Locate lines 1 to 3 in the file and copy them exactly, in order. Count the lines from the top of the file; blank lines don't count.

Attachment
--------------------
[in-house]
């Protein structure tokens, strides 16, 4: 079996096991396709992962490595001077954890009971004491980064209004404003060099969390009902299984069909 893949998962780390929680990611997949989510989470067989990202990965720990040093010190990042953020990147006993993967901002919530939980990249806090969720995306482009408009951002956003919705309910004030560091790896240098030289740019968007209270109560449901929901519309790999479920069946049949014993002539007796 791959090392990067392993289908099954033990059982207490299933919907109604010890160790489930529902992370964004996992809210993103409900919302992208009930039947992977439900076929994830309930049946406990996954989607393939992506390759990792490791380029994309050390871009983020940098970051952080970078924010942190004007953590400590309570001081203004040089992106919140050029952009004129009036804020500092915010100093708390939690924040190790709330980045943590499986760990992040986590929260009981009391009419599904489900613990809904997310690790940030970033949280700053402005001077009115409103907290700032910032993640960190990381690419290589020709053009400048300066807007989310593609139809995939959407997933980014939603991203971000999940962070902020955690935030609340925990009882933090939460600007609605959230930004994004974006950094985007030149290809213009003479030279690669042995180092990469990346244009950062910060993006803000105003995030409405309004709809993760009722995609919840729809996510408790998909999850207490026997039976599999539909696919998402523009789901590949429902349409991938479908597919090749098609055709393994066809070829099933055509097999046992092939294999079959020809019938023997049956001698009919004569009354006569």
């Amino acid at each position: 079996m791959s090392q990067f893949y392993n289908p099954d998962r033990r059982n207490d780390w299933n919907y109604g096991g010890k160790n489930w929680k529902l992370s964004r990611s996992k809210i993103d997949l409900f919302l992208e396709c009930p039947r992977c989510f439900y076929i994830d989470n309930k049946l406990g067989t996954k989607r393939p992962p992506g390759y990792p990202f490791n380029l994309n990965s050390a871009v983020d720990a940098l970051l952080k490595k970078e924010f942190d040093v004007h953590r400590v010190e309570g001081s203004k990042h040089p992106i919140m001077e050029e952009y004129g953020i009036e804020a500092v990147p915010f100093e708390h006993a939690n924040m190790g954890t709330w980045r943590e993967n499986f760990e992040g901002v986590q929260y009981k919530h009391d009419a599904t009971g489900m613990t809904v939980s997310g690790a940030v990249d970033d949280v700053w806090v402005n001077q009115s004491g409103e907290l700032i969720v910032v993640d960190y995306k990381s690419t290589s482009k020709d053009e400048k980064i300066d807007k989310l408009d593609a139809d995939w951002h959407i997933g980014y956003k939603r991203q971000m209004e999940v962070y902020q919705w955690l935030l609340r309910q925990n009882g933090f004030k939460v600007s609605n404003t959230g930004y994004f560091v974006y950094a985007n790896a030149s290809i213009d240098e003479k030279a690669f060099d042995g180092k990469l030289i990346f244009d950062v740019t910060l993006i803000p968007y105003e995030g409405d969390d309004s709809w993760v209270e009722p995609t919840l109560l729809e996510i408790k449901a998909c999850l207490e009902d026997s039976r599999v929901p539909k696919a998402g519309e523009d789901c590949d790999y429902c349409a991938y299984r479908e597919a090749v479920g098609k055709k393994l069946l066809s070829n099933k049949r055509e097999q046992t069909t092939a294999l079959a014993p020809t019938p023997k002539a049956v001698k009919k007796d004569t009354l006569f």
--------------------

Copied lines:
[in-house]
């Protein structure tokens, strides 16, 4: 079996096991396709992962490595001077954890009971004491980064209004404003060099969390009902299984069909 893949998962780390929680990611997949989510989470067989990202990965720990040093010190990042953020990147006993993967901002919530939980990249806090969720995306482009408009951002956003919705309910004030560091790896240098030289740019968007209270109560449901929901519309790999479920069946049949014993002539007796 791959090392990067392993289908099954033990059982207490299933919907109604010890160790489930529902992370964004996992809210993103409900919302992208009930039947992977439900076929994830309930049946406990996954989607393939992506390759990792490791380029994309050390871009983020940098970051952080970078924010942190004007953590400590309570001081203004040089992106919140050029952009004129009036804020500092915010100093708390939690924040190790709330980045943590499986760990992040986590929260009981009391009419599904489900613990809904997310690790940030970033949280700053402005001077009115409103907290700032910032993640960190990381690419290589020709053009400048300066807007989310593609139809995939959407997933980014939603991203971000999940962070902020955690935030609340925990009882933090939460600007609605959230930004994004974006950094985007030149290809213009003479030279690669042995180092990469990346244009950062910060993006803000105003995030409405309004709809993760009722995609919840729809996510408790998909999850207490026997039976599999539909696919998402523009789901590949429902349409991938479908597919090749098609055709393994066809070829099933055509097999046992092939294999079959020809019938023997049956001698009919004569009354006569």
């Amino acid at each position: 079996m791959s090392q990067f893949y392993n289908p099954d998962r033990r059982n207490d780390w299933n919907y109604g096991g010890k160790n489930w929680k529902l992370s964004r990611s996992k809210i993103d997949l409900f919302l992208e396709c009930p039947r992977c989510f439900y076929i994830d989470n309930k049946l406990g067989t996954k989607r393939p992962p992506g390759y990792p990202f490791n380029l994309n990965s050390a871009v983020d720990a940098l970051l952080k490595k970078e924010f942190d040093v004007h953590r400590v010190e309570g001081s203004k990042h040089p992106i919140m001077e050029e952009y004129g953020i009036e804020a500092v990147p915010f100093e708390h006993a939690n924040m190790g954890t709330w980045r943590e993967n499986f760990e992040g901002v986590q929260y009981k919530h009391d009419a599904t009971g489900m613990t809904v939980s997310g690790a940030v990249d970033d949280v700053w806090v402005n001077q009115s004491g409103e907290l700032i969720v910032v993640d960190y995306k990381s690419t290589s482009k020709d053009e400048k980064i300066d807007k989310l408009d593609a139809d995939w951002h959407i997933g980014y956003k939603r991203q971000m209004e999940v962070y902020q919705w955690l935030l609340r309910q925990n009882g933090f004030k939460v600007s609605n404003t959230g930004y994004f560091v974006y950094a985007n790896a030149s290809i213009d240098e003479k030279a690669f060099d042995g180092k990469l030289i990346f244009d950062v740019t910060l993006i803000p968007y105003e995030g409405d969390d309004s709809w993760v209270e009722p995609t919840l109560l729809e996510i408790k449901a998909c999850l207490e009902d026997s039976r599999v929901p539909k696919a998402g519309e523009d789901c590949d790999y429902c349409a991938y299984r479908e597919a090749v479920g098609k055709k393994l069946l066809s070829n099933k049949r055509e097999q046992t069909t092939a294999l079959a014993p020809t019938p023997k002539a049956v001698k009919k007796d004569t009354l006569f």